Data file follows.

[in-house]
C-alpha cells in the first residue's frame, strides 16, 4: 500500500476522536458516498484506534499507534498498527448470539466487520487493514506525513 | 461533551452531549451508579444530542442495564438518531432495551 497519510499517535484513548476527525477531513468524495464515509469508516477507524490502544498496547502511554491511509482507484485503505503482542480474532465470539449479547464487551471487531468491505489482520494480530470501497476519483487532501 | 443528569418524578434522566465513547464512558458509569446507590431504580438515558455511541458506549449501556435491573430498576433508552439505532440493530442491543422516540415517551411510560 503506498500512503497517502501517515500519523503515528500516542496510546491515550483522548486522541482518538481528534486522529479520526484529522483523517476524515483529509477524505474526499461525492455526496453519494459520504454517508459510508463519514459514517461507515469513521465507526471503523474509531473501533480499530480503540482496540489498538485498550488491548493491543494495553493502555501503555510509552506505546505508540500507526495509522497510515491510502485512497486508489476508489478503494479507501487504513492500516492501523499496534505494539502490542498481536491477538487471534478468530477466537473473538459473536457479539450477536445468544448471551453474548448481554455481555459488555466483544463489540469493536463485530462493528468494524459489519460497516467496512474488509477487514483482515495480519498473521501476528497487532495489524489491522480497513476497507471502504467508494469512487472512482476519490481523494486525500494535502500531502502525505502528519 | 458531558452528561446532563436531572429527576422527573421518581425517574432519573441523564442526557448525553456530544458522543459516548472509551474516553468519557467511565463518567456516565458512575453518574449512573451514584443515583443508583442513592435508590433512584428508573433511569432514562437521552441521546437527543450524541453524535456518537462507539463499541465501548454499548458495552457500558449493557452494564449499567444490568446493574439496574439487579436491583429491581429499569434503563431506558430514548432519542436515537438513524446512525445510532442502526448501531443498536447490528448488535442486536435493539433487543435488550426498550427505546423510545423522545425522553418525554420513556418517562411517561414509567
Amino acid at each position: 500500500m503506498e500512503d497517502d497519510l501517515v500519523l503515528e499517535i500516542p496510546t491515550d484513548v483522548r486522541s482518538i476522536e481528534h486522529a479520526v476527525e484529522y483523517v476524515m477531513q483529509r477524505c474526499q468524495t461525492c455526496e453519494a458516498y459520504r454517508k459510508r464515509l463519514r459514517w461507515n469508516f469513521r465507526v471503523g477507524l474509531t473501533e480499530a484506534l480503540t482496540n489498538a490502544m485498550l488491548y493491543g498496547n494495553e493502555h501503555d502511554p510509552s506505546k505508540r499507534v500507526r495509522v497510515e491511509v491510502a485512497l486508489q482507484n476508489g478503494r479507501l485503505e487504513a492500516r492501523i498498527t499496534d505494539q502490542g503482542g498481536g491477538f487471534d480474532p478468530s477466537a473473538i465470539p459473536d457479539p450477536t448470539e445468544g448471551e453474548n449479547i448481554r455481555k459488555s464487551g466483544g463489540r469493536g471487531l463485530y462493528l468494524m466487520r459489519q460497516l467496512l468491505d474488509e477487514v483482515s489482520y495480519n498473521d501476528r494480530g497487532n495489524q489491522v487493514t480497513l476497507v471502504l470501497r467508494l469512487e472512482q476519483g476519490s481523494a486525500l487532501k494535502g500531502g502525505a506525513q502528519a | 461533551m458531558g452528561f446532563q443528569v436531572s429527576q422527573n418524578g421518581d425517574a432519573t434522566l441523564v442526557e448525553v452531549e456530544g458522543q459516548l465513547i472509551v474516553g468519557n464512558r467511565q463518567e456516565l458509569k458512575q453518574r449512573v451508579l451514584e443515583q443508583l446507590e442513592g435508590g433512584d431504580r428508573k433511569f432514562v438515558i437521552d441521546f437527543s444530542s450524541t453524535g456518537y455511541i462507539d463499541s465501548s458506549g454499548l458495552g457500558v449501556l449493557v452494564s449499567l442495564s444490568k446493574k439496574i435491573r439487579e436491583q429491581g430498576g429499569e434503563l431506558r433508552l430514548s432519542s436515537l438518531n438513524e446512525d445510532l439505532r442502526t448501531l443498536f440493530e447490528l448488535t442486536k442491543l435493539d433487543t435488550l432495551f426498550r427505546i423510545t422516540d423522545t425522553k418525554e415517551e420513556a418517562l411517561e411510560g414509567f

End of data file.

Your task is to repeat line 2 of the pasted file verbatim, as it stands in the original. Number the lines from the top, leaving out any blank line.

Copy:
C-alpha cells in the first residue's frame, strides 16, 4: 500500500476522536458516498484506534499507534498498527448470539466487520487493514506525513 | 461533551452531549451508579444530542442495564438518531432495551 497519510499517535484513548476527525477531513468524495464515509469508516477507524490502544498496547502511554491511509482507484485503505503482542480474532465470539449479547464487551471487531468491505489482520494480530470501497476519483487532501 | 443528569418524578434522566465513547464512558458509569446507590431504580438515558455511541458506549449501556435491573430498576433508552439505532440493530442491543422516540415517551411510560 503506498500512503497517502501517515500519523503515528500516542496510546491515550483522548486522541482518538481528534486522529479520526484529522483523517476524515483529509477524505474526499461525492455526496453519494459520504454517508459510508463519514459514517461507515469513521465507526471503523474509531473501533480499530480503540482496540489498538485498550488491548493491543494495553493502555501503555510509552506505546505508540500507526495509522497510515491510502485512497486508489476508489478503494479507501487504513492500516492501523499496534505494539502490542498481536491477538487471534478468530477466537473473538459473536457479539450477536445468544448471551453474548448481554455481555459488555466483544463489540469493536463485530462493528468494524459489519460497516467496512474488509477487514483482515495480519498473521501476528497487532495489524489491522480497513476497507471502504467508494469512487472512482476519490481523494486525500494535502500531502502525505502528519 | 458531558452528561446532563436531572429527576422527573421518581425517574432519573441523564442526557448525553456530544458522543459516548472509551474516553468519557467511565463518567456516565458512575453518574449512573451514584443515583443508583442513592435508590433512584428508573433511569432514562437521552441521546437527543450524541453524535456518537462507539463499541465501548454499548458495552457500558449493557452494564449499567444490568446493574439496574439487579436491583429491581429499569434503563431506558430514548432519542436515537438513524446512525445510532442502526448501531443498536447490528448488535442486536435493539433487543435488550426498550427505546423510545423522545425522553418525554420513556418517562411517561414509567